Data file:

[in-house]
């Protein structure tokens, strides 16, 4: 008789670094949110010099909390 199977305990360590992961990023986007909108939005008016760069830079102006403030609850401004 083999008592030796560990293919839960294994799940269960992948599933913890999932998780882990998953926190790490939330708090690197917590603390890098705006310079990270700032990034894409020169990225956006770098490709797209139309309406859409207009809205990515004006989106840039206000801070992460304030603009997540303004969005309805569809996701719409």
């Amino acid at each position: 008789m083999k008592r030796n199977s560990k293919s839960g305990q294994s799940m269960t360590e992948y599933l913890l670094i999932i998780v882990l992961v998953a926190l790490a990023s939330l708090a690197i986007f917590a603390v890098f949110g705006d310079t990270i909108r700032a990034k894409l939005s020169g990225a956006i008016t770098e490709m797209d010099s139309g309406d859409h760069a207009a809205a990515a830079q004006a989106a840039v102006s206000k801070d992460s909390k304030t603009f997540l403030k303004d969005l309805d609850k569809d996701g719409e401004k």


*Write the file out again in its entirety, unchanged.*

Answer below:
[in-house]
């Protein structure tokens, strides 16, 4: 008789670094949110010099909390 199977305990360590992961990023986007909108939005008016760069830079102006403030609850401004 083999008592030796560990293919839960294994799940269960992948599933913890999932998780882990998953926190790490939330708090690197917590603390890098705006310079990270700032990034894409020169990225956006770098490709797209139309309406859409207009809205990515004006989106840039206000801070992460304030603009997540303004969005309805569809996701719409």
């Amino acid at each position: 008789m083999k008592r030796n199977s560990k293919s839960g305990q294994s799940m269960t360590e992948y599933l913890l670094i999932i998780v882990l992961v998953a926190l790490a990023s939330l708090a690197i986007f917590a603390v890098f949110g705006d310079t990270i909108r700032a990034k894409l939005s020169g990225a956006i008016t770098e490709m797209d010099s139309g309406d859409h760069a207009a809205a990515a830079q004006a989106a840039v102006s206000k801070d992460s909390k304030t603009f997540l403030k303004d969005l309805d609850k569809d996701g719409e401004k």